French troops in Chad prepare to be airlifted into Mali yesterday. Photograph: Nicolas Vissac/AFP/Getty Images
French pilot among dead as Hollande puts country on terror alert and warns of more fighting to stop Islamist advance
The French president placed his country on terror alert as his military stepped up their operations against Islamist rebels in Mali with an air assault that is believed to have killed at least 100 people.
FranÃ§ois Hollande warned of a heightened risk of retaliation in Europe following France’s escalation of a military intervention that was launched on Friday to recapture the north of Mali from rebels acting against the country’s government. “We have already held back the progress of our adversaries and inflicted heavy losses on them. But our mission is not over yet,” Hollande said.
The latest air strikes led to the death of a French pilot, Damien Boiteux, and, according to witnesses, those of more than 100 rebel and government troops following fighting for the strategic town of Konna. Malian officials said they had wrested the town from rebel control.
The intensification of hostilities came after western governments voiced alarm following the capture of Konna by Islamist rebels on Thursday in their first major drive towards the capital, Bamako, since seizing control of the north last spring.
David Cameron, who backs the French intervention, spoke of his “deep concern” about the latest developments. His remarks came as the west African regional economic bloc, Ecowas, authorised the immediate deployment of troops to Mali a day after French forces began their operations.
The intervention in Mali represents Hollande’s biggest foreign policy test since becoming president in May. He has so far enjoyed widespread political support at home and abroad for his actions in Mali.
France’s defence minister, Jean-Yves Le Drian, said hundreds of French troops and aircraft had been involved in fighting at three locations in the centre of Mali, including against an Islamist command centre.
A French army unit also attacked a column of rebels heading towards the town of Mopti. He insisted that France was compelled to act quickly to stop the Islamist offensive, which he said could allow “a terrorist state at the doorstep of France and Europe”.
In a separate military operation in Somalia, a French soldier was killed during a botched commando raid on an Islamist compound to rescue a captured secret service agent. The hostage is also believed to have been killed in the operation.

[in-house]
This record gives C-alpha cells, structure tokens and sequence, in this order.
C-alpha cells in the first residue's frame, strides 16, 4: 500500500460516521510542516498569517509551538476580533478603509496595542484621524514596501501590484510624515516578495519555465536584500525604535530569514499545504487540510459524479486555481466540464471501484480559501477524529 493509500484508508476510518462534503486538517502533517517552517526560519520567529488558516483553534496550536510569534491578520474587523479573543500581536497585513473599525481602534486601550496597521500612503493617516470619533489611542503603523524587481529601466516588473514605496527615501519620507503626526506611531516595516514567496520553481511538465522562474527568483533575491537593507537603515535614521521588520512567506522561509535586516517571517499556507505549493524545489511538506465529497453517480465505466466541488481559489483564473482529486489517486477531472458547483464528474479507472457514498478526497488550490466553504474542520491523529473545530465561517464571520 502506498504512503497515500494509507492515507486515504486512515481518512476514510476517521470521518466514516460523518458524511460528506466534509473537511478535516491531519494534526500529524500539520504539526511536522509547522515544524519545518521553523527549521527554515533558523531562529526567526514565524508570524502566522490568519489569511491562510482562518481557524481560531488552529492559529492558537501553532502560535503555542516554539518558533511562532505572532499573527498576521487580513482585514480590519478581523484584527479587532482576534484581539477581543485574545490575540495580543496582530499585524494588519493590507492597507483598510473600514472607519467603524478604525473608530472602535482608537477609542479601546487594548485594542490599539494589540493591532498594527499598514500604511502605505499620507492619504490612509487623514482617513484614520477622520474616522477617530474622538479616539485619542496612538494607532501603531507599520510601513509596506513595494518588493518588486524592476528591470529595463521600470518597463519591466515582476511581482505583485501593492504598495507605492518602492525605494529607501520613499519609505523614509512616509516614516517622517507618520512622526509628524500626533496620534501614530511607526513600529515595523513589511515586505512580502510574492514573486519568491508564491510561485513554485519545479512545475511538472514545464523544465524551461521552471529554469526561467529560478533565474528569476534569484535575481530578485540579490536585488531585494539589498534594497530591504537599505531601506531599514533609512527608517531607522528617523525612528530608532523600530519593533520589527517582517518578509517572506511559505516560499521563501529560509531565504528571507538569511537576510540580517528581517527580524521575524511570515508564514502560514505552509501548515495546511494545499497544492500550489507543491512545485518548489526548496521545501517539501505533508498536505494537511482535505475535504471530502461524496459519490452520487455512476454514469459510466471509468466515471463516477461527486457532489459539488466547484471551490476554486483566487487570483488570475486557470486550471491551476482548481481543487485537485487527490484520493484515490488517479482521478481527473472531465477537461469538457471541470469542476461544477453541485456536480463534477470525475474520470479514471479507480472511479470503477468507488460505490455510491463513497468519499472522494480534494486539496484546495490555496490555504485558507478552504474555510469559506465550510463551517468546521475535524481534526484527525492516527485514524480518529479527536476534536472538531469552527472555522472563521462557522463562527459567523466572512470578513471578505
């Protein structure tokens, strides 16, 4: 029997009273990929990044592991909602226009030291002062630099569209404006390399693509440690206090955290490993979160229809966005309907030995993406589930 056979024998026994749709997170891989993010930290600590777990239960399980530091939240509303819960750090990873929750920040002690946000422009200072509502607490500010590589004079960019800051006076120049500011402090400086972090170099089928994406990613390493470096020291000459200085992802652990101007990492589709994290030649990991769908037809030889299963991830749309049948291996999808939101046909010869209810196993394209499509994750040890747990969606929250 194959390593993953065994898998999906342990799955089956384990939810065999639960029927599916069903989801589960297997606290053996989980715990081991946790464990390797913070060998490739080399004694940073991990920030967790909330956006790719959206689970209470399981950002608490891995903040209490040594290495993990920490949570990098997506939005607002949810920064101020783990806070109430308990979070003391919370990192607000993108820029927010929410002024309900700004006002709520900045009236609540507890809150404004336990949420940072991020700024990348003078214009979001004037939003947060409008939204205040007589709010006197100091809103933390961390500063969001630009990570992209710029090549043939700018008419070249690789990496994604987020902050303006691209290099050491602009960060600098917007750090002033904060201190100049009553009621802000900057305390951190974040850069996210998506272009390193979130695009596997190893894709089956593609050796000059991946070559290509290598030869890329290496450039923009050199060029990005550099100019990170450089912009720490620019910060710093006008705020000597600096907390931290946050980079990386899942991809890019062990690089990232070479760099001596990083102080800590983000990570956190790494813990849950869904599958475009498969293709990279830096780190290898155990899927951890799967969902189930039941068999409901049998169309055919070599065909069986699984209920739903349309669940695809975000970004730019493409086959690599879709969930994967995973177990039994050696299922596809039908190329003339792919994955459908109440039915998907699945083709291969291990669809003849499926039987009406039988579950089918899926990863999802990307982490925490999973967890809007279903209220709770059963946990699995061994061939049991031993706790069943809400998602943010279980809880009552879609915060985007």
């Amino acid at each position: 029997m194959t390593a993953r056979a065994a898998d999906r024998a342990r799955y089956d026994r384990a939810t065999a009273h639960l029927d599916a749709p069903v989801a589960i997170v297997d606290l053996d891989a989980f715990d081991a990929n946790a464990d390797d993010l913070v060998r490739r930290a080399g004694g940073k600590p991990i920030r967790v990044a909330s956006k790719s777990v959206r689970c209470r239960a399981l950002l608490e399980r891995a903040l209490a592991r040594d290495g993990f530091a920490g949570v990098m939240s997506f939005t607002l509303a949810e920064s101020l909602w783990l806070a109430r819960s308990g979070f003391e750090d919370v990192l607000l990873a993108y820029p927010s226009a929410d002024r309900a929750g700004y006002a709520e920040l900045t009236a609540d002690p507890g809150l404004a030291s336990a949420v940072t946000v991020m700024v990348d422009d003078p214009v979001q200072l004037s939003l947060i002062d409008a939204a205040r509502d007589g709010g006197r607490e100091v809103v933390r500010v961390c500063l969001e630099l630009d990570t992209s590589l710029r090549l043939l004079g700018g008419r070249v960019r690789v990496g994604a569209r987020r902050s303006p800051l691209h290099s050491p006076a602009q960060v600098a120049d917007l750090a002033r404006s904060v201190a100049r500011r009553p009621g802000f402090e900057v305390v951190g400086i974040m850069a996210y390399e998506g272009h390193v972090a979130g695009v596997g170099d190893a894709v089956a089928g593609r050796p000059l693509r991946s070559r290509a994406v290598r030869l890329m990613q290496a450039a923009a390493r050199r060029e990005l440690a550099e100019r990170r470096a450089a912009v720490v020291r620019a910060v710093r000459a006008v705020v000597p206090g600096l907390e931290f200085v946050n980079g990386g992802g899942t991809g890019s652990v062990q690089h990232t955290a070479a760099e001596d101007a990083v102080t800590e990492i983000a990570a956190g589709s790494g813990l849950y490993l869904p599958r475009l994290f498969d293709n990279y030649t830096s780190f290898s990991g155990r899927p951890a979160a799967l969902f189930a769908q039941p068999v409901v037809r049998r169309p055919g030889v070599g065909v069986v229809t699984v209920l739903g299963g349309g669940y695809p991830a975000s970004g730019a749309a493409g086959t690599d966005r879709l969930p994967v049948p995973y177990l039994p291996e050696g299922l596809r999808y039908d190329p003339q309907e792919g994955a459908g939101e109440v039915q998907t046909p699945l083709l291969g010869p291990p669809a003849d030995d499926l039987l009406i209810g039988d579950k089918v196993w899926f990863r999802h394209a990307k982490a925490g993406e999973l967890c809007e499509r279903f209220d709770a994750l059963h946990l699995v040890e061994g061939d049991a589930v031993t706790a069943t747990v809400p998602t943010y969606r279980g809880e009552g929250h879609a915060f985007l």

Another commando is listed as missing amid claims that he was injured and captured by fighters belonging to the Islamist al-Shabaab movement.
The operation had failed “despite the sacrifice of two of our soldiers and without doubt the assassination of our hostage”, Hollande said. But he said it confirmed “France’s determination not to give in to the blackmail of terrorists” and reiterated his commitment to pursuing military intervention in Mali.
Although officials denied there was any connection between the rescue effort and the operation launched in Mali, the French military escalation would have complicated the position of the hostage in Somalia.
The secret service agent, “Denis Allex”, is believed to have been killed by his captors during a failed helicopter raid in Bula Mareer, 70 miles south of Mogadishu. The assault faltered after resistance at the compound, which was reinforced by fighters at a neighbouring training camp who heard the helicopters.
The agent and a colleague were kidnapped in 2009 while assigned to the international effort to assist Somalia’s transitional government in Mogadishu. His colleague escaped a month later.
Residents of the town described explosions and gunfire while an al-Shabaab official said that the fighting began after helicopters had dropped off French commandos.
The French ministry of defence said that the decision to launch the raid to rescue Allex had been taken after there had been no progress in three years of attempted negotiations to secure his release.
“Faced with the intransigence of the terrorists, who refused for three years to engage in all negotiations, and who were holding Denis Allex in inhuman conditions, an operation was planned and set in effect,” said a spokesman.